• Length:
    7 Weeks
  • Effort:
    1–3 hours per week
  • Price:

    FREE
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  • Institution
  • Subject:
  • Level:
    Intermediate
  • Language:
    English
  • Video Transcript:
    English
  • Course Type:
    Self-paced on your time

Prerequisites

  • Basic knowledge of biology is required throughout the course.
  • Basic knowledge of statistics and programming is required to complete specific sections of this course.

About this course

Skip About this course

Microorganisms play a major role in the biosphere and within our bodies, but only a tiny fraction has been cultured so far. Microbiome data, that is the genetic information of microorganisms, is therefore an important window into the hidden microbial world.

Microbiome data analysis elucidates the composition of microbial communities and how it changes in response to the environment. When analyzing sequencing data, we learn whether microbial diversity differs across conditions and identify links between microbes. In brief, microbiome data analysis gives us a first idea of how a microbial ecosystem works.

This course will illustrate with the help of real-world example data how to carry out typical analysis tasks, such as comparing microbial composition and diversity, clustering samples and computing associations. If you plan to work with microbiome data, this course will get you up to speed.

The instructors are experienced bioinformaticians who are internationally known for their analysis of large-scale microbiome data sets.

What you'll learn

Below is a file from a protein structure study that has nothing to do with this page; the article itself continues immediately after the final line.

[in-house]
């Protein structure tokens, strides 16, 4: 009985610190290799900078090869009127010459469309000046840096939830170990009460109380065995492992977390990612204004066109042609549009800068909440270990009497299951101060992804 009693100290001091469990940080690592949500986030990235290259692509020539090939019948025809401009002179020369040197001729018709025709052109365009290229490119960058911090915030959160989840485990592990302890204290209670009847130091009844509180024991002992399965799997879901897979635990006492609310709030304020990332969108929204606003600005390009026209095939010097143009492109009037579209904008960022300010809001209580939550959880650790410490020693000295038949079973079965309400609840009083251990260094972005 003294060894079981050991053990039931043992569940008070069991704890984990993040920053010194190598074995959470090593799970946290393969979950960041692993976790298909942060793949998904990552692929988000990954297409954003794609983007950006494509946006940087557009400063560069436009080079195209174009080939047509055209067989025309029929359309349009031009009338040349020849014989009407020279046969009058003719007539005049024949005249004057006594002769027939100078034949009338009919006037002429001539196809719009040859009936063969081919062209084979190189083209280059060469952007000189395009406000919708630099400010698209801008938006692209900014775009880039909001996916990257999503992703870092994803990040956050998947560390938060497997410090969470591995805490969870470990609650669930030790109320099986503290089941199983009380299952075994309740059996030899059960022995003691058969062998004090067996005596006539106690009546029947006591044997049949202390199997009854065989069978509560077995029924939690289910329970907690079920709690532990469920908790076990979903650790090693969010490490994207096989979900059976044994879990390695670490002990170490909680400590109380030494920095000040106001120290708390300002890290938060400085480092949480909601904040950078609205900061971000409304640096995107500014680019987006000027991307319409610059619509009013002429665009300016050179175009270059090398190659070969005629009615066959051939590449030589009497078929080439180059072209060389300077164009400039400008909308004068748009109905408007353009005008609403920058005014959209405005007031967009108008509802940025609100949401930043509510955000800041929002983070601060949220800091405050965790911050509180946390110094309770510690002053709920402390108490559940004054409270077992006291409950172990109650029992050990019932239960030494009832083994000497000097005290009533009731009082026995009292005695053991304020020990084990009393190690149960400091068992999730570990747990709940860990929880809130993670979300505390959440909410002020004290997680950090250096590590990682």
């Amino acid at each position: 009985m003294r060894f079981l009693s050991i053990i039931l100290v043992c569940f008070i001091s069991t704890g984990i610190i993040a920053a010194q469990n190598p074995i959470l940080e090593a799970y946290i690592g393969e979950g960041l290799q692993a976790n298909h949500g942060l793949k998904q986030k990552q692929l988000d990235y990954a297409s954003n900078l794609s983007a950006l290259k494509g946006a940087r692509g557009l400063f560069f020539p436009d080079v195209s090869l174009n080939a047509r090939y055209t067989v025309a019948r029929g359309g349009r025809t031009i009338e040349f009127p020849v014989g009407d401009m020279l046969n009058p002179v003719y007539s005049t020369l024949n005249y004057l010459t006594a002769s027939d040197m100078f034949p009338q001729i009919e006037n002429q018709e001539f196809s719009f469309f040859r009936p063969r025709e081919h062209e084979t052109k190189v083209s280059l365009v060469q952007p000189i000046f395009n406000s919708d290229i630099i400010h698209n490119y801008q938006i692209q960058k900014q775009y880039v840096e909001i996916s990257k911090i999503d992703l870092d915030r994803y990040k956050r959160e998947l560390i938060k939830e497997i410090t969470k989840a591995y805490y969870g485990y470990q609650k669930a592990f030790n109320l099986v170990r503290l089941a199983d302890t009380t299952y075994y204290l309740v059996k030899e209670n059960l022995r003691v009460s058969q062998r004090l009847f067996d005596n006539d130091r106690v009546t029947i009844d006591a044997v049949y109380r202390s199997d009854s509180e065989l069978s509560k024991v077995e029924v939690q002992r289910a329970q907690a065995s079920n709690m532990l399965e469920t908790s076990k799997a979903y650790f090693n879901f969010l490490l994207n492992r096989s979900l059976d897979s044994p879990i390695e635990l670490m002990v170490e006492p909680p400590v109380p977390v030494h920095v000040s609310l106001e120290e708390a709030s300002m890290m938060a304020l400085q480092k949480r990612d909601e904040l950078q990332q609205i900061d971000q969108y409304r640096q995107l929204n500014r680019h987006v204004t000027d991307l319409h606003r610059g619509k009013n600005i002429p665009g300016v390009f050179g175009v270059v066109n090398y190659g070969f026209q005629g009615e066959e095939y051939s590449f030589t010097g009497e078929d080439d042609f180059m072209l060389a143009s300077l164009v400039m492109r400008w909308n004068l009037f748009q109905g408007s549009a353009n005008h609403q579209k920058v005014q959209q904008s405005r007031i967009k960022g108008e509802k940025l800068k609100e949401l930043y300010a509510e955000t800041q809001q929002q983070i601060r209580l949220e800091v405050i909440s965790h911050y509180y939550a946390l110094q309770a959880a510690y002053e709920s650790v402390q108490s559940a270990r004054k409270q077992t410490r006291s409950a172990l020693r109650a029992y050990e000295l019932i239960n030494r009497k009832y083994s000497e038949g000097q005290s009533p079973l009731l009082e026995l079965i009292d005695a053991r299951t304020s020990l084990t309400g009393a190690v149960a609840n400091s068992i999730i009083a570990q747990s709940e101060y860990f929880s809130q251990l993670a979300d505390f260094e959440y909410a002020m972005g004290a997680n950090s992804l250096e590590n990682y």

Skip What you'll learn
  • How and why microbiome data are collected
  • How to extract species and function counts from sequencing data
  • The definitions of richness, evenness and diversity
  • How to compare diversity and microbial composition across conditions
  • How to compute and interpret taxon and function associations

Module 0: Introduction
Study guide, R basics and a help forum for programming questions

Module 1: Introduction to microbiome data
Sequencing techniques, data types (16S, WGS, metadata), example applications

Module 2: From sequences to counts
Quality control of reads, taxonomic and functional assignment

Module 3: Comparing microbiomes
Relative versus absolute abundance, taxonomic and functional richness, evenness and diversity

Module 4: Ordination
Dimension reduction: arranging samples according to their taxonomic and functional composition in two-dimensional space

Module 5: Taxon/function associations
Network construction: computing and interpreting associations between taxa and functions

Module 6: Your favourite microbiome
Databases and journals for microbiome data and guidelines for doing your own analysis

Module 7: Final exam
Complete the course by passing the quiz or by completing a microbiome analysis

Meet your instructors

Karoline Faust
Assistant Professor
KU Leuven
Lisa Röttjers
MSc
KU Leuven

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